Shacknews reports that the game is now free for everyone. You can download it now from the At A Distance site, where you'll also find instructions on how to get it working. Good luck! Let us know how you get on.


Cardinal Quest is free for a day

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Owen Hill at

Turn up the volume and click play. That's how all video games should sound.

Cardinal Quest - the roguelike from Ido Yehieli - is free to download today. It normally costs $4.45/£2.87. To download use the code and URL Ido tweeted earlier today. Feeling short on bandwidth or hard drive space? Try out a demo version of Cardinal Quest on Kongregate or Ido's own site.

Enjoying Cardinal Quest? Got a better-sounding trailer to share? Let's talk.


Battlefield 3 beta goes live! What you need to know

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Owen Hill at

You can almost hear the CPUs creaking with delight. Battlefield 3 beta keys are getting sent out today! That means there's a chance you'll be playing Battlefield 3 this afternoon. Here's what you need to do to get involved.


Gamergate Freegames announced

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Owen Hill at

As reported by RPS yesterday, and highlighted in the trailer, Gamersgate are launching an Ads-driven gaming service that'll let you download and play games free of charge. The only catch is that you're forced to watch/ignore an advert each time you load one up.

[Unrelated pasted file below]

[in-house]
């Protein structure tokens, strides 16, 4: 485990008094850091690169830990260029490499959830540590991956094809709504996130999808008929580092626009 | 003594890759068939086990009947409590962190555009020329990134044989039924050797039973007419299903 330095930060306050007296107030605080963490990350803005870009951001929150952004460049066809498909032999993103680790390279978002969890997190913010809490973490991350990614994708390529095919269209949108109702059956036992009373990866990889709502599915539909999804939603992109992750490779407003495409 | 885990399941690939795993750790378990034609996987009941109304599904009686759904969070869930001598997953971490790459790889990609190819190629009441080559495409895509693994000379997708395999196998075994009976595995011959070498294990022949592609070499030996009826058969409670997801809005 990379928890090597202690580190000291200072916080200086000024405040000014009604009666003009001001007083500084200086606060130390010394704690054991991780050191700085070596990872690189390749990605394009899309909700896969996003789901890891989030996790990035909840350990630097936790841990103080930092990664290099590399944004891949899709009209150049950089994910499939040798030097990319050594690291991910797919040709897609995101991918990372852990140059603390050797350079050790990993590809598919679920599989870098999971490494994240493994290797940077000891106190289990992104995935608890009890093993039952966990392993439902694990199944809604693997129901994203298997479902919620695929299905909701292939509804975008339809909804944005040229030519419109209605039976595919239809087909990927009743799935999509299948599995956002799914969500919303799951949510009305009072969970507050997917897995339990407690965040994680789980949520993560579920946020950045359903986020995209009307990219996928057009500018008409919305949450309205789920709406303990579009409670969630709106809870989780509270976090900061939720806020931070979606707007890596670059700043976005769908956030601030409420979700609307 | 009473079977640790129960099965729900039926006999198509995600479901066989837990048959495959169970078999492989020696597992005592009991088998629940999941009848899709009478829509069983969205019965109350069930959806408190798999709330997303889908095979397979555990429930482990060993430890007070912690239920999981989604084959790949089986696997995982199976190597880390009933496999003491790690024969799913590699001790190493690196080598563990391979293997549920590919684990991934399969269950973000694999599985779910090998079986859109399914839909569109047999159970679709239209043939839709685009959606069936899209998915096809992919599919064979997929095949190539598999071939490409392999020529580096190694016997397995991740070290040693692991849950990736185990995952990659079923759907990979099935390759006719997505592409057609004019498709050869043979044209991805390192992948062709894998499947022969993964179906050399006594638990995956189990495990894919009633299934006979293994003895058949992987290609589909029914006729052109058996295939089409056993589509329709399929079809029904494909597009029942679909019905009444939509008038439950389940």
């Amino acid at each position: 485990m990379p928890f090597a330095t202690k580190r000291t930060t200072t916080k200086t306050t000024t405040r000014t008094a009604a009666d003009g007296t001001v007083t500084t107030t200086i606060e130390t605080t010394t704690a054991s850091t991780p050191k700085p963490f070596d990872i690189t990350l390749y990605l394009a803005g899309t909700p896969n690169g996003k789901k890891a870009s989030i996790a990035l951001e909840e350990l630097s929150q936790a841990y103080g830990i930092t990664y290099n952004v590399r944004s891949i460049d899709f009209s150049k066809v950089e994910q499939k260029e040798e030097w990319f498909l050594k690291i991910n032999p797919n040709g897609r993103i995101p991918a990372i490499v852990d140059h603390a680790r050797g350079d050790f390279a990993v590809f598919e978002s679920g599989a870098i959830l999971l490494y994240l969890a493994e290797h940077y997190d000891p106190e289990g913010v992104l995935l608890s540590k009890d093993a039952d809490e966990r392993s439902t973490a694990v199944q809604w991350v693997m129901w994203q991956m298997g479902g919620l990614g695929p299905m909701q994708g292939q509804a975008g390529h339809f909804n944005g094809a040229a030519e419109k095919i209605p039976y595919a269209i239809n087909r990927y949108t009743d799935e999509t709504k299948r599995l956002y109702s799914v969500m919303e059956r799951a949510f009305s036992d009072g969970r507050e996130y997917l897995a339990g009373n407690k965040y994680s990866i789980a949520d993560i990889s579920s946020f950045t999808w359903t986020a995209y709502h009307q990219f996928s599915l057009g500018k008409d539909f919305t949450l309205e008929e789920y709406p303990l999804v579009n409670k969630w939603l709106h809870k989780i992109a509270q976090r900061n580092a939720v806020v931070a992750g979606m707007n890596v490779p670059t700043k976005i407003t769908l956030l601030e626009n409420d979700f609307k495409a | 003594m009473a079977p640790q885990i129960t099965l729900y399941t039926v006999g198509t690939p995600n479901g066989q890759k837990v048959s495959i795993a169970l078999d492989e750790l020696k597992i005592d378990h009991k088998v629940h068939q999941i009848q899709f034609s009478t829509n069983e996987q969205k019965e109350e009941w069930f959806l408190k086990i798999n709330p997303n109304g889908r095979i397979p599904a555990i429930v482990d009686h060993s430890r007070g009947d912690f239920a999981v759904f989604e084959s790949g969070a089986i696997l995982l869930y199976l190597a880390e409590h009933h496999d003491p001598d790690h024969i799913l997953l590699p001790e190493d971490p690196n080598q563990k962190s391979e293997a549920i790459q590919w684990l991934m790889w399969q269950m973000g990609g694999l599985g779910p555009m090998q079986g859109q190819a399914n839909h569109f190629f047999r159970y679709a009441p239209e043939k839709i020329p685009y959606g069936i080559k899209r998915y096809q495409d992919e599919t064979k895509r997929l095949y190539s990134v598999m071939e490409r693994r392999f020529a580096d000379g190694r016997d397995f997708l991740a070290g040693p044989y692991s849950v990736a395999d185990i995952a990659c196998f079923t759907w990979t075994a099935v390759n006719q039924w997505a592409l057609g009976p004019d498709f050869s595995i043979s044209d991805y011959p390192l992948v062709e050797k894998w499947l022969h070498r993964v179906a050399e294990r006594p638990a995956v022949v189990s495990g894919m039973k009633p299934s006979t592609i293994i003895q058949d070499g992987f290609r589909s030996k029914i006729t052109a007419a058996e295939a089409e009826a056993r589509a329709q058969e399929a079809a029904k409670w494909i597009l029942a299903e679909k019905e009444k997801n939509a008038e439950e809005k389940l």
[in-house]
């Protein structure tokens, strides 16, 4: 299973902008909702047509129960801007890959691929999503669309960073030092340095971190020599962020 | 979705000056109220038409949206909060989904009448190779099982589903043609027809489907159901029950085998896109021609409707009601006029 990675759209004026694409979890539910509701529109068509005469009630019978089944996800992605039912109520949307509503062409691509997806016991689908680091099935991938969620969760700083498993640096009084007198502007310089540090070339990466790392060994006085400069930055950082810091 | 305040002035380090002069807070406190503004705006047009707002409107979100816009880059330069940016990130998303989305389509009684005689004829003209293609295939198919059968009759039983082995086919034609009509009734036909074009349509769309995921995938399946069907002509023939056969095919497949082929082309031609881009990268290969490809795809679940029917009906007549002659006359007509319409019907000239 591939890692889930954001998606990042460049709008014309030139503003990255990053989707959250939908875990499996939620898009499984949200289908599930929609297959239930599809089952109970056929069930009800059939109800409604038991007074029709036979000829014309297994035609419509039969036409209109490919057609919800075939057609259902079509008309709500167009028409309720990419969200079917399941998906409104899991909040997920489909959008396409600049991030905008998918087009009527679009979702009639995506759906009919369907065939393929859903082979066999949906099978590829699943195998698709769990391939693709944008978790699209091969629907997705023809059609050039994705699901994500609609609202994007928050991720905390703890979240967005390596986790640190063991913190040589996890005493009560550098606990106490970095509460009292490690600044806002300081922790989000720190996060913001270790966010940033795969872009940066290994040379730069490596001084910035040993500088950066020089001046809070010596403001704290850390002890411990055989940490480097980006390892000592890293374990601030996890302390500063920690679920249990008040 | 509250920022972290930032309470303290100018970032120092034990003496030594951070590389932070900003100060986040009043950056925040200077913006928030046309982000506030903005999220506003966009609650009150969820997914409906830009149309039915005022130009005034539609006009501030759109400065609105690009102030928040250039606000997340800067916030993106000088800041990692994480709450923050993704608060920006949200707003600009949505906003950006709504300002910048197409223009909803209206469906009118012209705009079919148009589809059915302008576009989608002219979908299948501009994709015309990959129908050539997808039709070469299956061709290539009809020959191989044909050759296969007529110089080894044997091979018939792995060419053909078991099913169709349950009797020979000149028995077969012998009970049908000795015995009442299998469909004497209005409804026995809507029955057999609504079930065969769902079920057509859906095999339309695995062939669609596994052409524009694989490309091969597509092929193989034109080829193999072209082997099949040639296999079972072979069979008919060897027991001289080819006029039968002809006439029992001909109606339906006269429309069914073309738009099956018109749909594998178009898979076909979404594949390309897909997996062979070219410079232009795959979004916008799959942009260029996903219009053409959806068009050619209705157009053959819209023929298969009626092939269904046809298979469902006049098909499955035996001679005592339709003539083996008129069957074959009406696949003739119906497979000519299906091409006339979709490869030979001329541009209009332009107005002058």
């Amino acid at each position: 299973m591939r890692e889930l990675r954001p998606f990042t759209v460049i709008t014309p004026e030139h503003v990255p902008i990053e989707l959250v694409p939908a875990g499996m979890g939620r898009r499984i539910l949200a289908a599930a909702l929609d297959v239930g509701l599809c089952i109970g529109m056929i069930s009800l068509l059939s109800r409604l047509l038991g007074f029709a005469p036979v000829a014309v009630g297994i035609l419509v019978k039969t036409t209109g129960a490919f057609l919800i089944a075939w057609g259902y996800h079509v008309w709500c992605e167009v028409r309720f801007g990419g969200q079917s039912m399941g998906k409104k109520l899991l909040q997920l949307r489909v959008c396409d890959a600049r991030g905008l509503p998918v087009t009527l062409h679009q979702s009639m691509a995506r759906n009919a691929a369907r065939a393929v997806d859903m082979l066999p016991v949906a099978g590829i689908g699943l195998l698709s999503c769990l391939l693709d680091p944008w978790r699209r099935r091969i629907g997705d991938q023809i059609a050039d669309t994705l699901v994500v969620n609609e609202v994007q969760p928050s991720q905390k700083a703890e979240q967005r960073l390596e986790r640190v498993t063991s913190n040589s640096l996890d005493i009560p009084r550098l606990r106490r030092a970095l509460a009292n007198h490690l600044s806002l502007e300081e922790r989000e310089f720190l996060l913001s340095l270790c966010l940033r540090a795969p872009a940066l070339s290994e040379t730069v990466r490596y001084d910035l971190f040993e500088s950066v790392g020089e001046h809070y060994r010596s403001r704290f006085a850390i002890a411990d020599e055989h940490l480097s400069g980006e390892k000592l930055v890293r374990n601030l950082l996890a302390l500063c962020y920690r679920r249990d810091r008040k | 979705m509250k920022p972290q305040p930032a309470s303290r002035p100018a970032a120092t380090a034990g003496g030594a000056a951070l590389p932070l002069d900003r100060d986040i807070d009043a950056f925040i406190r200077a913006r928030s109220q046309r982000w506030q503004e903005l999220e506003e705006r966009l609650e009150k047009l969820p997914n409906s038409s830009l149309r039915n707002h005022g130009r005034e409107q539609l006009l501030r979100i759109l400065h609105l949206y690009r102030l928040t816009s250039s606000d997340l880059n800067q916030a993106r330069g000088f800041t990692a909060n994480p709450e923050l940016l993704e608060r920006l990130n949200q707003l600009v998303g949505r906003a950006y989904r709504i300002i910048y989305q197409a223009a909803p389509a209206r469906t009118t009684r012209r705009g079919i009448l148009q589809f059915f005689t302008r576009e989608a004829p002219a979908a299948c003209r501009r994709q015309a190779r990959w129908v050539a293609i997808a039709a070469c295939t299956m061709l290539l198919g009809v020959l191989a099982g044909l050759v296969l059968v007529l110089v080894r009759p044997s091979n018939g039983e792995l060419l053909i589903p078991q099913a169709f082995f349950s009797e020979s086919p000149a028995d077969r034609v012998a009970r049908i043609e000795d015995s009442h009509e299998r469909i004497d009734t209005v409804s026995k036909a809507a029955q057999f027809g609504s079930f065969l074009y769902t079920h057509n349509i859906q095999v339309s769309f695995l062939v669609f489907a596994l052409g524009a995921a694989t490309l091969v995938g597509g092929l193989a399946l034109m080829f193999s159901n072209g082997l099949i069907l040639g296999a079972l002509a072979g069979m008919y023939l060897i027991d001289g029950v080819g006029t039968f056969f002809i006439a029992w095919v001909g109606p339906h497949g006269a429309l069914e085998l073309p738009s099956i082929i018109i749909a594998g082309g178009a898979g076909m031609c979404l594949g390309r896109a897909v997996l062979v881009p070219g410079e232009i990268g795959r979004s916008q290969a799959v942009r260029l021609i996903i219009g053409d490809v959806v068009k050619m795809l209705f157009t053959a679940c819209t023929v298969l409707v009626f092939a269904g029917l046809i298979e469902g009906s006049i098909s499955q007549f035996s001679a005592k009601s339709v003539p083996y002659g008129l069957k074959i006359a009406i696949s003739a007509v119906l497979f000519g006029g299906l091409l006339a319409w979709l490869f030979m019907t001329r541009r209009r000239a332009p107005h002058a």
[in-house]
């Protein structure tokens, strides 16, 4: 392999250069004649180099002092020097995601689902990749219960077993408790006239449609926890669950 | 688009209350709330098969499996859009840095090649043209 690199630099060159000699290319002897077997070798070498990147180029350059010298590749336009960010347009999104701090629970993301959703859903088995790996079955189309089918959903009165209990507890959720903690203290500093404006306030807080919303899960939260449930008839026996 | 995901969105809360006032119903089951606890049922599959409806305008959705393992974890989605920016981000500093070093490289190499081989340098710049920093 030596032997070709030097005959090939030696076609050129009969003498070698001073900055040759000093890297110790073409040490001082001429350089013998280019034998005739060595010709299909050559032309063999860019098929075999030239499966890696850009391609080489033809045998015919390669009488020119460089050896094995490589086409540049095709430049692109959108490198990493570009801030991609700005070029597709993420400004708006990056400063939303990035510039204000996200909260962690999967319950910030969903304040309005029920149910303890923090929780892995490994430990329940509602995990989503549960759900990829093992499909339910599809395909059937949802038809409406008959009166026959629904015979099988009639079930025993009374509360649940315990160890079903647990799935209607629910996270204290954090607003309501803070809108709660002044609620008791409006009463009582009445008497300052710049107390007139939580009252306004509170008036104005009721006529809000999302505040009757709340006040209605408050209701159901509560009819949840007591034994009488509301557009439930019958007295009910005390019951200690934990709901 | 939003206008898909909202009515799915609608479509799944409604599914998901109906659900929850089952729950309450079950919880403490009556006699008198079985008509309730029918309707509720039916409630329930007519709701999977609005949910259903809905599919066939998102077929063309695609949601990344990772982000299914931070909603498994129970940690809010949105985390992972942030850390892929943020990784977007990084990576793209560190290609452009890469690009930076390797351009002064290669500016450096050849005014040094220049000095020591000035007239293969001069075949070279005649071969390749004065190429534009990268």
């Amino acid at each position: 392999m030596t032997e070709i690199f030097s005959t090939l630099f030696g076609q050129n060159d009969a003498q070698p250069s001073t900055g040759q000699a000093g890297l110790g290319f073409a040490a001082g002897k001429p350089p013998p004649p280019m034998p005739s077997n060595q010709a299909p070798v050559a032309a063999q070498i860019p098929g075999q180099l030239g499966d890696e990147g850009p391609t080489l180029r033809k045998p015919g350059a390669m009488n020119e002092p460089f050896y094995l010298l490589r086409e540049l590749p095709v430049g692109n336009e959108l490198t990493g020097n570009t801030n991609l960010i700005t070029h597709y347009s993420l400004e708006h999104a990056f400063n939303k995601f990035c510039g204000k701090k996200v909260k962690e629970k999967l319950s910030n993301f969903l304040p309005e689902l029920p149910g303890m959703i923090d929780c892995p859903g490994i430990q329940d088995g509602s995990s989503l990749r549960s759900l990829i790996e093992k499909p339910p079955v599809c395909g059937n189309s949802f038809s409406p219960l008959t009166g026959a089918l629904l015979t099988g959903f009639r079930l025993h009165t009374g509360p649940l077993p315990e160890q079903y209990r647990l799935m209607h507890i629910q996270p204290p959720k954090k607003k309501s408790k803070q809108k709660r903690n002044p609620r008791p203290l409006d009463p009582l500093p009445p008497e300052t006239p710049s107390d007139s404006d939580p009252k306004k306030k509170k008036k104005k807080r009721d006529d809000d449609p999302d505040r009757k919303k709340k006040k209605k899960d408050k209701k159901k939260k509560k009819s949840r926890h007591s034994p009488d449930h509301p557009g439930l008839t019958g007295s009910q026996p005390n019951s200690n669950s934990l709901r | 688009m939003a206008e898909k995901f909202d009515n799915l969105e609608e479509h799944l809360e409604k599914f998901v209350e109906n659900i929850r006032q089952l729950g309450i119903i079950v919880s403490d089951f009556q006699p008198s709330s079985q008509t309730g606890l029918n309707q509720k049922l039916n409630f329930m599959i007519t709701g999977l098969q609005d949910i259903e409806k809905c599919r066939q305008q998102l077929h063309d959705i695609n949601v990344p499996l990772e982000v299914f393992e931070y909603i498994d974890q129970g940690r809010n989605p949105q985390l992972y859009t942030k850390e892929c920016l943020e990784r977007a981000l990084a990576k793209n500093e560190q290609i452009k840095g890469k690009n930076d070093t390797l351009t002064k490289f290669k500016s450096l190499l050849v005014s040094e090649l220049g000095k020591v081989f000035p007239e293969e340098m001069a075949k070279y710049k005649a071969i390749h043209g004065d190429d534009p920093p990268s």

20 free PC games you must play

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Lewis Denby at

Every month, we present you with a roundup of the best free PC games that have been recently released. What we haven’t done before is sit down and think about all the best free PC games knocking around the internet at the moment, eventually formatting them into a big old list feature. We think it’s about time we sorted that out.


The 100 game giveaway! (US only)

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Logan Decker at

Observe, if you will, our Facebook page. As of this writing, we count 92,271 intrepid souls among our fans--a number that grows, inexorably, with every passing day. Our forces grow stronger even as I write this, and when we top 100,000 fans, our army shall be unstoppable.

In order to hasten the advancement of our forces and to reward the courageous and forward-thinking fans who have made us the number one source of news in the whole world devoted exclusively to the great wonder that is PC gaming, I, Logan Decker, decree that we shall give away 100 games this week. That’s 20 per day, in a different genre each day, every day of the week through Friday.


The top five RPG Maker games

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Chris Thursten at

On the great map of PC gaming, the RPG Maker Network lies somewhere south of indie and west of modding. An often-overlooked community with strong ties to the fractious independent nations of fandom, the network is known for its abundant remakes and demakes of classic console JRPGs. More recently, though, a series of avant-garde releases - the harrowing (and very adult) Beautiful Escape: Dungeoneer, the legitimate surrealism of Space Funeral – have drawn attention to RPG Maker as something more, perhaps, than just a repository for pet projects and Deep Internet stickiness. Here are games that make a strong case for RPG Maker as a vibrant – if not commercially viable – platform for indie development, that treat the oft-lamented JRPG formula as a springboard for some pretty exciting and involved thinking about games.